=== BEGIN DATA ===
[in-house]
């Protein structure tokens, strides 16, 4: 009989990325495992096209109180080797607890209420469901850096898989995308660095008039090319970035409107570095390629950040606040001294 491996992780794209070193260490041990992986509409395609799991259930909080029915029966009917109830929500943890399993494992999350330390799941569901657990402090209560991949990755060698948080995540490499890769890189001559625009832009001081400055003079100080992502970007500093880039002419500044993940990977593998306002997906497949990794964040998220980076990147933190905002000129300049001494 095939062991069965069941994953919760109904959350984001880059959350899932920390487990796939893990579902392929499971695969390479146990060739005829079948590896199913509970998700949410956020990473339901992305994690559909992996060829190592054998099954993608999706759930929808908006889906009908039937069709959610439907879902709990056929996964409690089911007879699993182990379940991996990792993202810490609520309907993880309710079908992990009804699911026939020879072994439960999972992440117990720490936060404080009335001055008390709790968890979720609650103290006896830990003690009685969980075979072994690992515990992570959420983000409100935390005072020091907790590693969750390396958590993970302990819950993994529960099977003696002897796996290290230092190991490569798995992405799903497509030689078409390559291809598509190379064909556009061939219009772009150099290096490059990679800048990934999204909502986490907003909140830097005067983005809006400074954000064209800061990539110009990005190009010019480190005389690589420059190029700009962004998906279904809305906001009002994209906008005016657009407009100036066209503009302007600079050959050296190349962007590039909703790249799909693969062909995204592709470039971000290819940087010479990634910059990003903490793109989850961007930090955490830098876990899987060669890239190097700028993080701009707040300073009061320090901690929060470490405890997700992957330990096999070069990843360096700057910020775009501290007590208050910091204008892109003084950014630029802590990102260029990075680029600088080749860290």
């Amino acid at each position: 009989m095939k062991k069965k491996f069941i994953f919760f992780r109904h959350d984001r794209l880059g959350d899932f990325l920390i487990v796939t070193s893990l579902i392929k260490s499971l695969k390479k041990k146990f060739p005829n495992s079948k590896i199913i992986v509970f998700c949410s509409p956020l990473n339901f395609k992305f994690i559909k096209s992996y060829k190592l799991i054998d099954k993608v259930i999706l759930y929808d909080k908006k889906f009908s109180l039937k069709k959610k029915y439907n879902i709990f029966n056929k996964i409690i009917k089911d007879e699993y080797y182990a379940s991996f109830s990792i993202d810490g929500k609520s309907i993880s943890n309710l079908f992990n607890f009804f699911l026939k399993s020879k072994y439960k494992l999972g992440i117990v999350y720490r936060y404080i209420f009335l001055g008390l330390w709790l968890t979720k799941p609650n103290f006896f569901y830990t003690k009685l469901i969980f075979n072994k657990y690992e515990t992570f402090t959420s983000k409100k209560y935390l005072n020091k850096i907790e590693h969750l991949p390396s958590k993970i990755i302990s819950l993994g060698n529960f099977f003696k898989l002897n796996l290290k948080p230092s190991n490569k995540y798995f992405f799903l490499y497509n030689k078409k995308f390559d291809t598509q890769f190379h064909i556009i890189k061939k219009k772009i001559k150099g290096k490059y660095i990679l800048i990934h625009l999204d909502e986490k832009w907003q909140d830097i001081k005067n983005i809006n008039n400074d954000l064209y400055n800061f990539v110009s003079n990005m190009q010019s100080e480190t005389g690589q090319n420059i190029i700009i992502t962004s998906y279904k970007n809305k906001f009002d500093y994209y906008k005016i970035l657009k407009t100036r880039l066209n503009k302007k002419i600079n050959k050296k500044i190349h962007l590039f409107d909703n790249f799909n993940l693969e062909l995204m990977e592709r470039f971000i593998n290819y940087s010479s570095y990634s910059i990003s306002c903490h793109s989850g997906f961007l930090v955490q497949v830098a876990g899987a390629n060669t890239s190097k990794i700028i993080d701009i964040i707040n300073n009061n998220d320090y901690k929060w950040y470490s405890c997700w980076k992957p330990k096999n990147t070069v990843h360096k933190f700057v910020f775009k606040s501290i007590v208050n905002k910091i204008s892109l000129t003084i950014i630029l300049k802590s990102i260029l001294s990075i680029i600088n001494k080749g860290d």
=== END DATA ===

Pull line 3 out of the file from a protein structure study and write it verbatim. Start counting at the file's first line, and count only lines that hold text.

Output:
């Amino acid at each position: 009989m095939k062991k069965k491996f069941i994953f919760f992780r109904h959350d984001r794209l880059g959350d899932f990325l920390i487990v796939t070193s893990l579902i392929k260490s499971l695969k390479k041990k146990f060739p005829n495992s079948k590896i199913i992986v509970f998700c949410s509409p956020l990473n339901f395609k992305f994690i559909k096209s992996y060829k190592l799991i054998d099954k993608v259930i999706l759930y929808d909080k908006k889906f009908s109180l039937k069709k959610k029915y439907n879902i709990f029966n056929k996964i409690i009917k089911d007879e699993y080797y182990a379940s991996f109830s990792i993202d810490g929500k609520s309907i993880s943890n309710l079908f992990n607890f009804f699911l026939k399993s020879k072994y439960k494992l999972g992440i117990v999350y720490r936060y404080i209420f009335l001055g008390l330390w709790l968890t979720k799941p609650n103290f006896f569901y830990t003690k009685l469901i969980f075979n072994k657990y690992e515990t992570f402090t959420s983000k409100k209560y935390l005072n020091k850096i907790e590693h969750l991949p390396s958590k993970i990755i302990s819950l993994g060698n529960f099977f003696k898989l002897n796996l290290k948080p230092s190991n490569k995540y798995f992405f799903l490499y497509n030689k078409k995308f390559d291809t598509q890769f190379h064909i556009i890189k061939k219009k772009i001559k150099g290096k490059y660095i990679l800048i990934h625009l999204d909502e986490k832009w907003q909140d830097i001081k005067n983005i809006n008039n400074d954000l064209y400055n800061f990539v110009s003079n990005m190009q010019s100080e480190t005389g690589q090319n420059i190029i700009i992502t962004s998906y279904k970007n809305k906001f009002d500093y994209y906008k005016i970035l657009k407009t100036r880039l066209n503009k302007k002419i600079n050959k050296k500044i190349h962007l590039f409107d909703n790249f799909n993940l693969e062909l995204m990977e592709r470039f971000i593998n290819y940087s010479s570095y990634s910059i990003s306002c903490h793109s989850g997906f961007l930090v955490q497949v830098a876990g899987a390629n060669t890239s190097k990794i700028i993080d701009i964040i707040n300073n009061n998220d320090y901690k929060w950040y470490s405890c997700w980076k992957p330990k096999n990147t070069v990843h360096k933190f700057v910020f775009k606040s501290i007590v208050n905002k910091i204008s892109l000129t003084i950014i630029l300049k802590s990102i260029l001294s990075i680029i600088n001494k080749g860290d």